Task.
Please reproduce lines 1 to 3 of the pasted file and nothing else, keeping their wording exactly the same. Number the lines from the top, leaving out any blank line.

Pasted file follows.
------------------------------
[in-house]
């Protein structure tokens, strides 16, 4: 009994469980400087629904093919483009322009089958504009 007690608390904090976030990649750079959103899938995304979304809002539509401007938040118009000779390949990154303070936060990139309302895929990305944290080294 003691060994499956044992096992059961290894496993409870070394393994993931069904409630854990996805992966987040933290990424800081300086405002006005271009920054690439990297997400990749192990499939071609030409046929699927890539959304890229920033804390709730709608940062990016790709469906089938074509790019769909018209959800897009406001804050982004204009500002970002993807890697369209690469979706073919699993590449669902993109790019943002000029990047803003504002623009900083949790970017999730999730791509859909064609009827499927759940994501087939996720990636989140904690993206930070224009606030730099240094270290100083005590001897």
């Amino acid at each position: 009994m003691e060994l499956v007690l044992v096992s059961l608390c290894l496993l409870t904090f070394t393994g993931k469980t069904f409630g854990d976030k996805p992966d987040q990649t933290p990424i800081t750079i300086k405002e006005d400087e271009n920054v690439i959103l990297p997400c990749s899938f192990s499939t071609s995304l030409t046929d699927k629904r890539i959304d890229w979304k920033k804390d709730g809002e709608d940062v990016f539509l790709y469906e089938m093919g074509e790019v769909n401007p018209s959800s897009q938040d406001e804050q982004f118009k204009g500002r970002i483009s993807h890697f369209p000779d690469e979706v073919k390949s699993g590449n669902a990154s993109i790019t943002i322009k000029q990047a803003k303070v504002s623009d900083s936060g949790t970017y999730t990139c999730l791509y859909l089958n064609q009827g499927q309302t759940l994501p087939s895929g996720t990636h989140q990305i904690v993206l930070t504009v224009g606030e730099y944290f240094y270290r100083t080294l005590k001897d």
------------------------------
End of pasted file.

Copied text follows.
[in-house]
């Protein structure tokens, strides 16, 4: 009994469980400087629904093919483009322009089958504009 007690608390904090976030990649750079959103899938995304979304809002539509401007938040118009000779390949990154303070936060990139309302895929990305944290080294 003691060994499956044992096992059961290894496993409870070394393994993931069904409630854990996805992966987040933290990424800081300086405002006005271009920054690439990297997400990749192990499939071609030409046929699927890539959304890229920033804390709730709608940062990016790709469906089938074509790019769909018209959800897009406001804050982004204009500002970002993807890697369209690469979706073919699993590449669902993109790019943002000029990047803003504002623009900083949790970017999730999730791509859909064609009827499927759940994501087939996720990636989140904690993206930070224009606030730099240094270290100083005590001897």
């Amino acid at each position: 009994m003691e060994l499956v007690l044992v096992s059961l608390c290894l496993l409870t904090f070394t393994g993931k469980t069904f409630g854990d976030k996805p992966d987040q990649t933290p990424i800081t750079i300086k405002e006005d400087e271009n920054v690439i959103l990297p997400c990749s899938f192990s499939t071609s995304l030409t046929d699927k629904r890539i959304d890229w979304k920033k804390d709730g809002e709608d940062v990016f539509l790709y469906e089938m093919g074509e790019v769909n401007p018209s959800s897009q938040d406001e804050q982004f118009k204009g500002r970002i483009s993807h890697f369209p000779d690469e979706v073919k390949s699993g590449n669902a990154s993109i790019t943002i322009k000029q990047a803003k303070v504002s623009d900083s936060g949790t970017y999730t990139c999730l791509y859909l089958n064609q009827g499927q309302t759940l994501p087939s895929g996720t990636h989140q990305i904690v993206l930070t504009v224009g606030e730099y944290f240094y270290r100083t080294l005590k001897d």